Ontario’s housing crisis is a ‘cruel game of musical chairs’: WEHBA

Ontario’s housing crisis has worsened significantly over the past two years, in part due to systemic barriers in the planning system, primarily at the municipal level, that thwart new construction, says Mike Collins-Williams, Director General of the West End Home Builders Association (WEHBA).

Home building in Hamilton and Burlington, for example, has not been able to keep up with the growth, he says, and the trend of not producing enough housing at the municipal level is now beginning to have a significant impact on Ontario’s ability to attract and retain young people. Talent.

“There are far too many people for too few homes. It’s a bit like a cruel game of musical chairs. When the music stops you have 10 people jumping on a chair and the person with the financial resources wins.

“When you’re in a situation where every house is going into a bidding war, that’s going to drive prices up very quickly.”

The WEHBA represents approximately 300 companies in the land development, homebuilding and renovation sectors in Hamilton and Burlington. The organization recently submitted a seven-page brief on the issue, along with a number of recommendations, to the Housing Affordability Task Force.

In the brief, the organization discusses the reasons for the housing crisis and notes that 80% of Canadians currently have and will continue to have their housing needs met by the private market, so housing affordability solutions across the province should enhance and support these proponents

“Despite these continuing challenges, the need for new housing is not widely recognized at the municipal level,” the report said. “So most types of new housing projects face significant local opposition.”

The end result of the situation, says Collins-Williams, is that the supply of new housing cannot keep up with growing demand, because in many cases developers are stuck.

In Burlington, for example, future growth must be addressed through densification, but there has been significant opposition to many economically viable projects, particularly in the downtown area, which has made it difficult for homebuilders to apply and receive local approval, without going through a costly and uncertain Ontario Lands Tribunal process.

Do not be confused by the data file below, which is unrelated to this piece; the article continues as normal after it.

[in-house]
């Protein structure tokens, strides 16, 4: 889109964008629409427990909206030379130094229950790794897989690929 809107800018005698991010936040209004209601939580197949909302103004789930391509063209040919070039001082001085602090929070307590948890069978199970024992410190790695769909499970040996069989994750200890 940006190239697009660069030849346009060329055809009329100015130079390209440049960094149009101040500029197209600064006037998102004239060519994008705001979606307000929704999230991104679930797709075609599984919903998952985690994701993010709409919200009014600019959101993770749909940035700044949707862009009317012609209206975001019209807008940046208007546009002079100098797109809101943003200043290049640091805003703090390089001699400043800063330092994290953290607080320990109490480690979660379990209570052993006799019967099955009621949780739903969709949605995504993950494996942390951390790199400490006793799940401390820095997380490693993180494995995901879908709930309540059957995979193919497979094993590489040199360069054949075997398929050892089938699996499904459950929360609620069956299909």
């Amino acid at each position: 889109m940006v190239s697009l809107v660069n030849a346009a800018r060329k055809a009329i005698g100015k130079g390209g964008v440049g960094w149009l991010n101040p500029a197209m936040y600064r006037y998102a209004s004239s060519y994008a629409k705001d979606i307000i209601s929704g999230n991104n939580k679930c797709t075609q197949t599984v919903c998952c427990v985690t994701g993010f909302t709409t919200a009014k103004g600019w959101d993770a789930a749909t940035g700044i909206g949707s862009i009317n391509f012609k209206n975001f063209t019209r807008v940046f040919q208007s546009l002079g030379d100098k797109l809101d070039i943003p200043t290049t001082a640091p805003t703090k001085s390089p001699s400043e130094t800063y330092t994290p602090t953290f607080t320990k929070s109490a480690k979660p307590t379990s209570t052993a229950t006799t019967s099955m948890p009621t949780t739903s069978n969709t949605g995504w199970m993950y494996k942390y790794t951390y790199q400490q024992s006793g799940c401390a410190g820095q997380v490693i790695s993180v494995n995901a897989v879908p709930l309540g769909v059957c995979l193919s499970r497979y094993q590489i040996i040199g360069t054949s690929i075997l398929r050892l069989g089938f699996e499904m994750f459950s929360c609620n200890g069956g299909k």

In response to intensification pressures and in an effort to curb downtown housing growth and development, Burlington also introduced an interim control bylaw in 2019 prohibiting most developments in and near downtown Burlington GO Station moving forward over the past two years.

In Hamilton, meanwhile, planning staff and land economists had identified the need for urban boundary expansion coupled with an ambitious 60% intensification rate to accommodate projected growth through 2051, but a Significant opposition to any expansion made it politically unfeasible for locally elected councillors. plan the appropriate housing supply.

Instead, the council voted to reject an expansion of the city limits, despite modeling which suggested the end result would be a housing shortage of around 60,000 units on the ground.

“Hamilton’s policy approach is to ignore the advice of its staff and to ignore the provincial growth plan which requires an extension of its city limits to accommodate some of this future growth,” says Collins-Williams. “We are extremely concerned that Hamilton will not achieve the appropriate balance with the lower, family-oriented and ground-oriented PMQs and, at the same time, they will fail to provide the degree of intensification, so it’s kind of a double whammy which ultimately means not enough housing.

WEHBA wants bold action to end exclusionary municipal zoning practices that prohibit “soft density” and “missing mid-range housing” in large areas of existing residential zoning “for single-family homes only.” He wants walk-up apartments, duplexes, triplexes and quadplexes to be part of the solution to the crisis.

“You’re not going to completely change the character of established neighborhoods by simply trying to provide additional, more affordable housing options by relaxing some of the building code restrictions to allow semi-detached and stacked townhouses, while keeping it a low-rise neighborhood.

While there’s always more to do, Collins-Williams says the province appears to be on the right track with its More Homes More Choice housing supply action plan, but municipalities also need to get involved.

“They sort of set the table, now it’s up to the municipalities to implement these plans. But we see, in a year of municipal elections, much more backsliding on the implementation of official plans at the local level.

The situation is dire, as Ontario’s population is growing dramatically and a record number of immigrants are arriving in the country, says Collins-Williams.

“We have very real challenges ahead of us that require all three levels of government to work together with the private sector. Politics, especially at the local level in particular, favors the option of low growth or no growth and we need the fundamental systems changed.

“If we fail to rise to the challenge, I am very concerned about greater friction in society with regard to young people in particular who are being left behind.”